Weimaraner Dog Breed at a Glance
The Weimaraner dog breed is an obedient and friendly dog who is also fearless. It is also known as Weimaraner Vorstehhund, Weim, Silver Ghost, and Gray Ghost (Grey Ghost). Smart and courageous, it is most recognizable from its gray coat, hence the name ‘gray ghost.’ It can be good with kids when raised among them and has had pleasant experiences with them. Although easy to train, and eager to please owners, it is not recommended for those without previous dog ownership experience.
Breed Group: Sporting
HISTORY of the WeimaranerDog Breed
Bred for hunting in the 1900’s, this agile dog breed was one of the top breeds used by aristocrats for hunting deer, bear, boar, and other large game. Later, they were used for hunting smaller animals. Similarities between the Chien-gris dogs that date back to the 13th century, the hunting dogs of choice of French aristocrats, and the Weimaraner dog breed are notable but it is also believed that the breed was developed by using the English Pointer, the blue Great Dane, the Bloodhound, the German Shorthaired Pointer, and the Huehnerhund.
The Weim is an energetic and social dog with a high hunting drive and impulse to wander, so keep it on a leash when out and about. This sometimes cat-friendly dog is alert and responsive, but also very sensitive, so it does not respond well to reprimanding or punishment and fares better when positive training methods are used. It barks frequently and will alert its owners of any strangers approaching their territory and will act fearlessly to protect its family, as it is very protective. It has a tendency to nip, a behavior that can be corrected through encouraging it to bite only chew toys.
Provide proper training to ensure its behavior is controlled and for it to remain calm. Like many breeds, the Weimaraner is a people dog and thrives in a home where it can be close with its family. These dogs do not like to be alone as this can lead to severe separation anxiety. This in turn can cause this breed to be submissive, bored, stressed and display numerous behavior disorders.
Biting statistics collected since 1982 associate the Weimaraner with 2 human attacks — both victims being child victims. Also, 1 death has been attributed to this dog breed. Having said all that, it is very unlikely for this breed to cause human casualties.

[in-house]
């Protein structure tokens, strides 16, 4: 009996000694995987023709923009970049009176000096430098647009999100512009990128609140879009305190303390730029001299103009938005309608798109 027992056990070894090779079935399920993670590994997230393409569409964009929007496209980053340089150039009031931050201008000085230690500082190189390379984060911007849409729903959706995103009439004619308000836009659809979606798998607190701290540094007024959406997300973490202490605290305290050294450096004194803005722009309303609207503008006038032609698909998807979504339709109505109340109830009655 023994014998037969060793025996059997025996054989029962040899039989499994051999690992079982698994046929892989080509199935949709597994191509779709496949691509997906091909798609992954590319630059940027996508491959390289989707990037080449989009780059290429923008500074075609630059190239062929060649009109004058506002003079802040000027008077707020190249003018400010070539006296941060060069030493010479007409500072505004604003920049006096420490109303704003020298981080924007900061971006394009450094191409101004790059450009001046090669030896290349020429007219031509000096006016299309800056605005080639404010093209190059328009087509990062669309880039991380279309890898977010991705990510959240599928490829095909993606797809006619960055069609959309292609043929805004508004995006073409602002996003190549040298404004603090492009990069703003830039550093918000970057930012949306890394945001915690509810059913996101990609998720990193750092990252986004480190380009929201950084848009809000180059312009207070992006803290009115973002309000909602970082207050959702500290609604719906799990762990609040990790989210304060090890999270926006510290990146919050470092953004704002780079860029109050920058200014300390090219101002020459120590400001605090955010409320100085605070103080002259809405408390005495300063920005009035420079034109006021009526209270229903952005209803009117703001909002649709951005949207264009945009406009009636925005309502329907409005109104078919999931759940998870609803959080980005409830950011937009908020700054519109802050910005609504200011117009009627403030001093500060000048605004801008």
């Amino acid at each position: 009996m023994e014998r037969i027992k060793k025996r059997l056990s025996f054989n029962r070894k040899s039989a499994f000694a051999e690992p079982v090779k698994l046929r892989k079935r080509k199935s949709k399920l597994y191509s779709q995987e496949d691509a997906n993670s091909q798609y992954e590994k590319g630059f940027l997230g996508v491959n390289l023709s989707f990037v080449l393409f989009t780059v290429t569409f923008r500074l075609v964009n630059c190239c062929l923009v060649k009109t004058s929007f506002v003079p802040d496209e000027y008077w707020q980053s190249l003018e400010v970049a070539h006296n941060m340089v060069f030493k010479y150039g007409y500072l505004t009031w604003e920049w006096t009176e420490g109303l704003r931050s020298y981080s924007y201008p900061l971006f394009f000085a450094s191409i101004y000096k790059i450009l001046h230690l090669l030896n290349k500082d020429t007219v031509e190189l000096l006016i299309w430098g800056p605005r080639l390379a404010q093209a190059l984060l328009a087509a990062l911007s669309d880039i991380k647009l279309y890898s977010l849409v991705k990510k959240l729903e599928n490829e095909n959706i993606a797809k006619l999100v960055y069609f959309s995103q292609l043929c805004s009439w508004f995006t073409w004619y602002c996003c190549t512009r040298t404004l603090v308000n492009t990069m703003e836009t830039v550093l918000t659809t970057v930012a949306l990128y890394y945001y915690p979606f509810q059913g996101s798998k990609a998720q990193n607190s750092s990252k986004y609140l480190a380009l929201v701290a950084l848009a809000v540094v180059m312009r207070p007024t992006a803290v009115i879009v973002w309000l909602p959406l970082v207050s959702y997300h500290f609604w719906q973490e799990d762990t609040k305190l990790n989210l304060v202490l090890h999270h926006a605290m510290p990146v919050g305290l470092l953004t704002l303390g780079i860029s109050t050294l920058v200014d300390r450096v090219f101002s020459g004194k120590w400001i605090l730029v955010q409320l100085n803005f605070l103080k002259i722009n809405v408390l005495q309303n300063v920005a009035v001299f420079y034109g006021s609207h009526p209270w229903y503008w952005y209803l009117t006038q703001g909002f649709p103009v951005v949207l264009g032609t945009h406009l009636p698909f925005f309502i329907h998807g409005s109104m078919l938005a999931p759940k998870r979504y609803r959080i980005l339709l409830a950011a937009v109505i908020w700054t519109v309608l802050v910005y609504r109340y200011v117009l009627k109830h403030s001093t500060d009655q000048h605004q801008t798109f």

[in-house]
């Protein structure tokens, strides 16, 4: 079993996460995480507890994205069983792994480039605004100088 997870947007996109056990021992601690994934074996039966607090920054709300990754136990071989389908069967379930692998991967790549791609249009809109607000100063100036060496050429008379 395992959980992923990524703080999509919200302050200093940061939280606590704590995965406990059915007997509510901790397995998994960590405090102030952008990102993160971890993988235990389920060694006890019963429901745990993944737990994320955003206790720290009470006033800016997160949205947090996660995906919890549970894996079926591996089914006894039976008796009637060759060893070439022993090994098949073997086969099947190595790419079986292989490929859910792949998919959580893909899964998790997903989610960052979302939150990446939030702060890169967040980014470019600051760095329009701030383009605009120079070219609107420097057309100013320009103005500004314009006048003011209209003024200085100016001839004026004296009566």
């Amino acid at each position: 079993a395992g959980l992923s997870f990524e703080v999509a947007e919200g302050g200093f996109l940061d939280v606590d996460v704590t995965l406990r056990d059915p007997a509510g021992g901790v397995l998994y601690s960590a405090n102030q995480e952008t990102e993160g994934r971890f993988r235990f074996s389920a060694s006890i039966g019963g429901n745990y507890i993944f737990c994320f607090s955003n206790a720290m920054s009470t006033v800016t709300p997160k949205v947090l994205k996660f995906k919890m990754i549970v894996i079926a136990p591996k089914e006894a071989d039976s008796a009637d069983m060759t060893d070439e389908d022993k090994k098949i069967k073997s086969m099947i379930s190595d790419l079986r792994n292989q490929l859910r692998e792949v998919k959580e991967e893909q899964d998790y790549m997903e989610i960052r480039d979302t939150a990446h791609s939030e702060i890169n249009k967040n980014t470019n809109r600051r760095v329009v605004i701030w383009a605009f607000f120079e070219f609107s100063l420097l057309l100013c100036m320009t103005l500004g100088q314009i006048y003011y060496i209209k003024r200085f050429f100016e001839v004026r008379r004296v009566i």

Physical Characteristics of the Weimaraner
With its athletic appearance, and docked tail measuring 6 inches where allowable or with the entire tail reaching to the hocks, the Gray Ghost is an elegant, regal dog that often has unusual gray, blue-gray, or light amber eyes.
The short-haired Weimaraner coat is hard and smooth, without an undercoat, meaning it does NOT tolerate cold temperatures.
There is also a long-haired Weimaraner as well, although NOT recognized by the AKC, has a silky coat with a feathered tail.
The common colors are gray, blue, or silver.
The Weim weighs between 55 and 90 pounds and stands between 23 and 27 inches tall, however, height and weight depend on the gender.
Shedding is to be expected, so prepare to vacuum. It is not a hypoallergenic dog breed and it has a high tendency to drool.
HEALTH and CARE of the Weimaraner Dog Breed
The life expectancy of the Grey Ghost is between 12 and 14 years, which is shorter than the average for this size.
Common Health Concerns
Each dog breed is susceptible to certain health issues. The Weim is typically a healthy dog but it may develop the following:
- Gastric Dilatation Volvulus (Bloat)
- Hypertrophic Osteodystrophy
- Hip Dysplasia
The Weimaraner handles the heat without difficulty but does not do well in cold temperatures. Dress this breed in winter with a dog coat and dog booties. This dog thrives in a home with a yard and is not recommended for apartment living.
This high-energy breed requires vigorous daily exercise and plenty of mental stimulation, so it is a good breed for active owners. Failure to meet its exercise requirements can result in behavioral problems which could lead it to get into all sorts of trouble.
Feed your dog a high-quality dog food to ensure health and longevity. Weims should be fed between 3 and 4 cups of kibble each day.
Grooming needs of the the Weimaraner dog breed are minimal, so stripping and trimming are not required. However, regular brushing with a soft brush and a rubber curry mitt will reduce shedding, and along with the occasional bath, its coat will be clean and shiny. Also, check ears regularly for debris or wax buildup to avoid an infection from developing.
The AKC officially recognized the Weimaraner dog breed in 1943.